Bill James called Connie Mack’s move in the 1929 World Series, “the most brilliant managerial stratagem in the history of baseball”


howard ehmke connie mack

Connie Mack’s 1929 Philadelphia Athletics were one of the greatest teams in baseball history. With a lineup that included Hall of Famers Jimmie Foxx, Mickey Cochrane, and Al Simmons, they finished 18 1/2 games ahead of the second-place Yankee team that won 6 of the previous 8 American League pennants. The Athletics pitching staff boasted a pair of aces with the left-right combination of 20-game winner Lefty Grove and 24-game winner George Earnshaw. For good measure, Mack’s #3 starter Rube Walberg had 18 wins of his own. On May 12th Philadelphia moved into a first-place tie with the Yankees and never relinquished the top spot. By the end of the month the A’s were five games up. Their lead swelled to 10 1/2 games on August 1st behind Earnshaw’s 17th win of the season. The margin remained at double digits the rest of the way. As Philadelphia cruised toward the AL pennant, the Cubs did the same in the National League. When Charlie Root shut down the Giants at the Polo Grounds on August 21st, the Cubs’ lead stretched to 10 1/2 games and never diminished. The two teams were on a collision course for the World Series. An aging […]

Read More >

George Earnshaw was a World Series champ and WWII hero


George Earnshaw

The college standout takes an unconventional path to pro ball George Earnshaw took the road less traveled. Throughout his life he made unexpected decisions that always had a way of working out. Living on his own terms he became the right-handed ace of a baseball dynasty and a World War II hero. Earnshaw was a star in football, basketball, and baseball at Swarthmore College and later a member of the school’s athletic Hall of Fame. On the pitcher’s mound the 6’4″, 210-pounder was an especially imposing presence. When he left the school in 1922, baseball scouts tabbed him as the top local prospect. The International League’s Double-A Baltimore Orioles were Earnshaw’s most persistent suitor. When they wouldn’t agree to his demand of $600 per month, Earnshaw took a job with his uncle’s transportation business in Newark, New Jersey. He later joked he was the only holdout in baseball history who had yet to play a professional game. Over the next couple of years, the Orioles reminded Earnshaw of their interest each time they traveled to Newark to play the Bears. When his uncle’s business closed in 1924, Earnshaw finally took the Orioles up on their baseball offer. More than two […]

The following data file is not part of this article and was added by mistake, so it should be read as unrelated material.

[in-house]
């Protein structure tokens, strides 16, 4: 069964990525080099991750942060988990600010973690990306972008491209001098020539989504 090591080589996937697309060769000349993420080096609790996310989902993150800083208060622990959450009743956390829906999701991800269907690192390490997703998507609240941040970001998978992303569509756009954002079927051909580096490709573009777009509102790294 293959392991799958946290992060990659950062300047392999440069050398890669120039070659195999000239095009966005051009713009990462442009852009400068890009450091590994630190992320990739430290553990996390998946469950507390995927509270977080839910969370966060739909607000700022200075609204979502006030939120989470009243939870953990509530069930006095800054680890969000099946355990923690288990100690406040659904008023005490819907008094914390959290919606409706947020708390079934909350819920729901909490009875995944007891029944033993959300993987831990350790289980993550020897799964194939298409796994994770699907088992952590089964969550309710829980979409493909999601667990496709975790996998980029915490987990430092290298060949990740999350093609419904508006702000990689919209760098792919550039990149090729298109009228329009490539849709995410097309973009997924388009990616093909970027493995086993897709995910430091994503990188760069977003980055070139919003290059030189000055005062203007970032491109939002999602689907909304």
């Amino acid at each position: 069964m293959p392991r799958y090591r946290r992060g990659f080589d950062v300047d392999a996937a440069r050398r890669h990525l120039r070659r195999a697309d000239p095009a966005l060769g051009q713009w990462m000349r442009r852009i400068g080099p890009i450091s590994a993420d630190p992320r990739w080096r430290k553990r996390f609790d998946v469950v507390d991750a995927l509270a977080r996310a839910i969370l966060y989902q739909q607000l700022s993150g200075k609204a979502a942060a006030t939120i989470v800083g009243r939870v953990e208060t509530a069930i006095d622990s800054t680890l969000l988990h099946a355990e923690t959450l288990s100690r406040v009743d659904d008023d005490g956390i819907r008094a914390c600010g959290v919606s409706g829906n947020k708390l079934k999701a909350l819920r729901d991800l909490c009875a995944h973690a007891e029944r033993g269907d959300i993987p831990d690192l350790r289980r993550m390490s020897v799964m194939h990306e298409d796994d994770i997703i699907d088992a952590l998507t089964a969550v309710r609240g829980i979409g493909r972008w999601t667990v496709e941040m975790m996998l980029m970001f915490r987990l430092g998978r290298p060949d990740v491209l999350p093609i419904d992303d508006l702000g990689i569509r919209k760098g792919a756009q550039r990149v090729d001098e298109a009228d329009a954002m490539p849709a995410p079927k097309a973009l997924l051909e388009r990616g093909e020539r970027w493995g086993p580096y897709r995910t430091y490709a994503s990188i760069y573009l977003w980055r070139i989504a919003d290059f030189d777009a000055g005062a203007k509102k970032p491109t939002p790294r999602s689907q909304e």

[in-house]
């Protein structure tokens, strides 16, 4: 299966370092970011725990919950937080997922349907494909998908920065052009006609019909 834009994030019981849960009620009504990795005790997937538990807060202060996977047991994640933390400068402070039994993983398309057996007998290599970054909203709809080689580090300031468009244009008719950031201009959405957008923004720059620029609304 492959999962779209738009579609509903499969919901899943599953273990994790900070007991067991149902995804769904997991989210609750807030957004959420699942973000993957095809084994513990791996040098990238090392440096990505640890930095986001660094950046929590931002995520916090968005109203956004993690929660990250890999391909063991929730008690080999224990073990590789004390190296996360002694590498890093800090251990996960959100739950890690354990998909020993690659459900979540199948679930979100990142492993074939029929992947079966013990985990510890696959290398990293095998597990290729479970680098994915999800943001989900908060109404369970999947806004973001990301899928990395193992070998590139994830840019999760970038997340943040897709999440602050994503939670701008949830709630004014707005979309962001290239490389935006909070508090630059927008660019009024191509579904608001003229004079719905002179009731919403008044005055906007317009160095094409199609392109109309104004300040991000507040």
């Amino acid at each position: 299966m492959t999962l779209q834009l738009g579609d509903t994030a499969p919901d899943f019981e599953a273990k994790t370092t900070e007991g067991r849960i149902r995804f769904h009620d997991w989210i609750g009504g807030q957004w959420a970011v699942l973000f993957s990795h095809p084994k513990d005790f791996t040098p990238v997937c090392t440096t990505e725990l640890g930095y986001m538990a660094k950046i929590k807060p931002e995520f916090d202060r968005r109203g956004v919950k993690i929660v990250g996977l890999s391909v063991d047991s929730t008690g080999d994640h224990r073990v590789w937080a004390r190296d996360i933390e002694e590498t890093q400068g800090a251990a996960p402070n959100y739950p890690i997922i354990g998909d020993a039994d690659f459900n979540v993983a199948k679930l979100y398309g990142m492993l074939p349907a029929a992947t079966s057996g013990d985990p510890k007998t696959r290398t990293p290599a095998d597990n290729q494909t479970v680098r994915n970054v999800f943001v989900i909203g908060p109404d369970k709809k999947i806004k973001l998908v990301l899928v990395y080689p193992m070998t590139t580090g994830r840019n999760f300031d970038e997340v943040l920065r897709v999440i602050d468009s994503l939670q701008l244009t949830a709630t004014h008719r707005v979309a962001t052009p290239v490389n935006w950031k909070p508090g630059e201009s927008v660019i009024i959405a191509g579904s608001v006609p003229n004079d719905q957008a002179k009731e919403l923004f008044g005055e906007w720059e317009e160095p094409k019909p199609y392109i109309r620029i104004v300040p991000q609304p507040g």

Read More >

Jimmie Foxx and Chuck Klein made Philadelphia the center of the baseball universe


Philadelphia sluggers Chuck Klein and Jimmie Foxx

From 1929 through 1933, Jimmie Foxx and Chuck Klein put on a show and treated Philadelphia to the greatest era its baseball fans ever knew. During the five-year run, Klein led the league in homers four times and finished second once. He wasn’t just a slugger. Starting in 1929, Klein reeled off at least 200 hits each year through 1933 to become the only player to reach the mark in each of each of his first five full big league seasons. Incredibly, he averaged 224 hits per year and hit .359. In 1932 the Phillies right fielder captured the National League Most Valuable Player Award. He followed up that season with by winning the Triple Crown in ’33. Klein’s team struggles; Foxx’s shines While Klein put up outstanding individual numbers his Phillies struggled. Under manager Burt Shotton, the Phillies finished last twice and went a combined 113 games below .500. Their only first-division finish came in 1932 when they finished in fourth place, two games above the break-even mark. Predictably, fans didn’t embrace the woeful team. From 1929-1933 the Phillies ranked last in the league in attendance four times, averaging just over a half-million fans per season. Foxx’s Athletics provided […]

Read More >

"Whoever wants to know the heart and mind of America had better learn baseball…"

~Jacques Barzun, 1954